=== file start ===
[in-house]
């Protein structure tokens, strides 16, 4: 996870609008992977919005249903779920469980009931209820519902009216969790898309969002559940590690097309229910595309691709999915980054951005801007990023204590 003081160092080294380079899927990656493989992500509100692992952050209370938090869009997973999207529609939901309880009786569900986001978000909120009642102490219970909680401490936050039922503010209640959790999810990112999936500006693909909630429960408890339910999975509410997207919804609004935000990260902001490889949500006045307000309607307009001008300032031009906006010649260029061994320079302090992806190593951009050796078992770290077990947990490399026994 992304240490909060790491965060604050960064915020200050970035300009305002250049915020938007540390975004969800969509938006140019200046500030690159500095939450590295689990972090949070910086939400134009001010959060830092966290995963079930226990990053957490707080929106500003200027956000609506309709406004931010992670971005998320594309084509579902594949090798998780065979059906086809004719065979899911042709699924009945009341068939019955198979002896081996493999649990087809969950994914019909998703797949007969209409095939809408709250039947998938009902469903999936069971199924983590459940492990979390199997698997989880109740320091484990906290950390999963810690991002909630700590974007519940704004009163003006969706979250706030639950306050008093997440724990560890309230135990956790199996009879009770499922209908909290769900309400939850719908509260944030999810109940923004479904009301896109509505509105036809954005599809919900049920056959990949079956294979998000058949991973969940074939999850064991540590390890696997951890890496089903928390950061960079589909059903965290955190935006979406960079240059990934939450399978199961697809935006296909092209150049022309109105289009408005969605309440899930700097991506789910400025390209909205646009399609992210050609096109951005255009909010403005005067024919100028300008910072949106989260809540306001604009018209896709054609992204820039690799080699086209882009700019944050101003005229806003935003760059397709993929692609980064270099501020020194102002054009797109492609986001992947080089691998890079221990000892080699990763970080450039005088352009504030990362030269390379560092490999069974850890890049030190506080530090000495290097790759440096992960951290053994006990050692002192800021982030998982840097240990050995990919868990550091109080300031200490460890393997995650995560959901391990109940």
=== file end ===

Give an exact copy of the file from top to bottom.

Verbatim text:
[in-house]
């Protein structure tokens, strides 16, 4: 996870609008992977919005249903779920469980009931209820519902009216969790898309969002559940590690097309229910595309691709999915980054951005801007990023204590 003081160092080294380079899927990656493989992500509100692992952050209370938090869009997973999207529609939901309880009786569900986001978000909120009642102490219970909680401490936050039922503010209640959790999810990112999936500006693909909630429960408890339910999975509410997207919804609004935000990260902001490889949500006045307000309607307009001008300032031009906006010649260029061994320079302090992806190593951009050796078992770290077990947990490399026994 992304240490909060790491965060604050960064915020200050970035300009305002250049915020938007540390975004969800969509938006140019200046500030690159500095939450590295689990972090949070910086939400134009001010959060830092966290995963079930226990990053957490707080929106500003200027956000609506309709406004931010992670971005998320594309084509579902594949090798998780065979059906086809004719065979899911042709699924009945009341068939019955198979002896081996493999649990087809969950994914019909998703797949007969209409095939809408709250039947998938009902469903999936069971199924983590459940492990979390199997698997989880109740320091484990906290950390999963810690991002909630700590974007519940704004009163003006969706979250706030639950306050008093997440724990560890309230135990956790199996009879009770499922209908909290769900309400939850719908509260944030999810109940923004479904009301896109509505509105036809954005599809919900049920056959990949079956294979998000058949991973969940074939999850064991540590390890696997951890890496089903928390950061960079589909059903965290955190935006979406960079240059990934939450399978199961697809935006296909092209150049022309109105289009408005969605309440899930700097991506789910400025390209909205646009399609992210050609096109951005255009909010403005005067024919100028300008910072949106989260809540306001604009018209896709054609992204820039690799080699086209882009700019944050101003005229806003935003760059397709993929692609980064270099501020020194102002054009797109492609986001992947080089691998890079221990000892080699990763970080450039005088352009504030990362030269390379560092490999069974850890890049030190506080530090000495290097790759440096992960951290053994006990050692002192800021982030998982840097240990050995990919868990550091109080300031200490460890393997995650995560959901391990109940």